How to Write a Big Event Proposal Sample

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					                           Guidelines for IRB Proposals
Sometimes, writing an IRB proposal for your research can seem like walking into a dark unfamiliar
room. You’re moving, but not sure if you’re going in the right direction. For many researchers, then,
the IRB process is often unfamiliar, and procedures and rules that guide approval of projects are
often unclear (or confusing). This handout is an attempt to shine a light into that dark room, to help
you complete the IRB proposal in a way that maximizes the likelihood that your proposal will be
favorably reviewed (i.e., approved). The other purpose of this handout is to explain how the IRB
committee reviews your proposal, and what certain feedback from us means (and how to correctly
and most expeditiously reply to our feedback, so as to facilitate subsequent approval of your revised
proposal).

Types of Participant Samples

Most research proposal will entail data collection from standard samples, such as college students, or
adults in the community (e.g., at the mall). However, if you wish to do research that involves anyone
under 18 years of age, you need to also obtain the participant’s parent/guardian with a copy of the
informed consent, and have them give their permission to participate. If you wish to go to a school to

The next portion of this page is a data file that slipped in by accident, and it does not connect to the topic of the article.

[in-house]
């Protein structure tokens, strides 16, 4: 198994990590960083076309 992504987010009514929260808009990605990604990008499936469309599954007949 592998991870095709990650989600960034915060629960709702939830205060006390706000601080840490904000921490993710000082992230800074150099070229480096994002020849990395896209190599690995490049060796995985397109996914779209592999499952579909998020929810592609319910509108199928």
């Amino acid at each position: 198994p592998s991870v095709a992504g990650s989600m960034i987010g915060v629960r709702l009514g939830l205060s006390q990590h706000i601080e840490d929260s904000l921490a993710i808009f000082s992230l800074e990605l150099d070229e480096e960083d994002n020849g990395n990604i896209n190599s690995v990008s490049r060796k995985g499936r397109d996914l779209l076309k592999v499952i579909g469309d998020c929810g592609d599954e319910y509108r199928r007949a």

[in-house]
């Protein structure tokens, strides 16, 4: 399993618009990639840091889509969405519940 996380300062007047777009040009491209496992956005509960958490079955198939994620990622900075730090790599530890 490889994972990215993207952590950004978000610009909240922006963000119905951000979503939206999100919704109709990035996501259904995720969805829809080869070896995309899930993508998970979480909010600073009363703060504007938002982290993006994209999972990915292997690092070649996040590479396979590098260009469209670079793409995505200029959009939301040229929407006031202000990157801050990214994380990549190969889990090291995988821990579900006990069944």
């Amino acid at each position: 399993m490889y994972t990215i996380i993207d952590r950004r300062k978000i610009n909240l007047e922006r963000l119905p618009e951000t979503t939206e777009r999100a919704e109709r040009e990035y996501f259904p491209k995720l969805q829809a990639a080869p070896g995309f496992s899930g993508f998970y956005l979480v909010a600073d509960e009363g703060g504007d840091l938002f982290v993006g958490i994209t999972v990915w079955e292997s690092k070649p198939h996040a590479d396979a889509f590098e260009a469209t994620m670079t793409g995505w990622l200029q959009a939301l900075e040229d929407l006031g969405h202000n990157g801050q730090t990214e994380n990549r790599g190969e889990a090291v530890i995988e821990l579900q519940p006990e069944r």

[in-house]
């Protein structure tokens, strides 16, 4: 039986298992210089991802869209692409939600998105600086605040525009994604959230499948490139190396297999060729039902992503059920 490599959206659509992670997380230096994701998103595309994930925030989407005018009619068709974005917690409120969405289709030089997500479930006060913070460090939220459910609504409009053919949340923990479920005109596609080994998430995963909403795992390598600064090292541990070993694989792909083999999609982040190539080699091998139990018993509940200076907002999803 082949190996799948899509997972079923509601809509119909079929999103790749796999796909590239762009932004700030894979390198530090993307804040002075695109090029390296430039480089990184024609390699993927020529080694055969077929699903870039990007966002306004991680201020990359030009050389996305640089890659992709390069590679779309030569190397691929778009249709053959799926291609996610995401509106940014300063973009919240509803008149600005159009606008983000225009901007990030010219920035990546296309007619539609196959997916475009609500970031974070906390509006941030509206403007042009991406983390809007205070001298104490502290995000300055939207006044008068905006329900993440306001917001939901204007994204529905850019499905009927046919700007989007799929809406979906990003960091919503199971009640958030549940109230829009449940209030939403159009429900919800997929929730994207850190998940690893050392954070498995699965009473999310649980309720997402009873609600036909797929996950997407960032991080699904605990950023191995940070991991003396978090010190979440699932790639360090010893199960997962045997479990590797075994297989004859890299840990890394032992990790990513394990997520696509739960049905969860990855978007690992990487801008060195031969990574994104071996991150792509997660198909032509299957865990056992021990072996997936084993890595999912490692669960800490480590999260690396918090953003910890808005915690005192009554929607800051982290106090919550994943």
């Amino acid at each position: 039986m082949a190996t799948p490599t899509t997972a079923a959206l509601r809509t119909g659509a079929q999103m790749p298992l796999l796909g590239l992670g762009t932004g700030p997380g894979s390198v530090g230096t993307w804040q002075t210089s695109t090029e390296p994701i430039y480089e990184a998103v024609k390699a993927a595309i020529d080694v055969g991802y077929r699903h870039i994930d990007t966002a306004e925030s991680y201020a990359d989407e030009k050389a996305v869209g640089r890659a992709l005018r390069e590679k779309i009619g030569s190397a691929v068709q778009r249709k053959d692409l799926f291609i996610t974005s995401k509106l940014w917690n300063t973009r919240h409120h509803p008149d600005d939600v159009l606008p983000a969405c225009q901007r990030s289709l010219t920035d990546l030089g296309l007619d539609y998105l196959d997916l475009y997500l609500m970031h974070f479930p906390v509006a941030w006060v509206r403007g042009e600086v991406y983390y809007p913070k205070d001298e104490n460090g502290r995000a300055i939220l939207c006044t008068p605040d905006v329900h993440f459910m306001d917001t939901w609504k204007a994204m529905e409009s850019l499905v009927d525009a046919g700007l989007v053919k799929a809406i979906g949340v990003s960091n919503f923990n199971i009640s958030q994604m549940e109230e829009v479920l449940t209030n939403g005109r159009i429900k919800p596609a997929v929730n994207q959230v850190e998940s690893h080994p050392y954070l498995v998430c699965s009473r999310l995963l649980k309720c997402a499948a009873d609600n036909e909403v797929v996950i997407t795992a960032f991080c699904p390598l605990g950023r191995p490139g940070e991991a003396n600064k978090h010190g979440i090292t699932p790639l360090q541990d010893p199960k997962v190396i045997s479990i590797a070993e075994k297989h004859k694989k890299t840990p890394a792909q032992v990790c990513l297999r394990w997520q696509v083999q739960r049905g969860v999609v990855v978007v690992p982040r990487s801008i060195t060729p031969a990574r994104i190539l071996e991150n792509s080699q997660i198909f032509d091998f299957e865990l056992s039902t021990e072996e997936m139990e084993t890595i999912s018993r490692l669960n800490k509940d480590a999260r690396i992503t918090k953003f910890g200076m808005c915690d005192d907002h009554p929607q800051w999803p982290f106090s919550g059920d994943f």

do research with children, there are a number of special considerations and additional materials you
need to include in your proposal. These are detailed in a separate handout (ask the department
secretary or your research supervisor/instructor for these guidelines).

Completing the Proposal

When completing your research proposal, try to adhere to these points:

   •   have your instructor/supervisor review your IRB proposal before you submit it, so that he/she
       can point out problems that may delay (or prevent) the approval of your study. Also, be sure
       he/she has signed (& dated) the top page of your IRB application
   •   check your proposal, and then check it again, to be sure that you’ve completed the entire
       proposal
   •   be as detailed as possible in your IRB application
   •   make sure that your informed consent conforms to the general template we have provided in a
   •   separate Sample Informed Consent (available at the Psychology Department Main Office)
   •   you must include in your proposal ALL QUESTIONNAIRES, FORMS, ETC. that you will be
       giving to the participants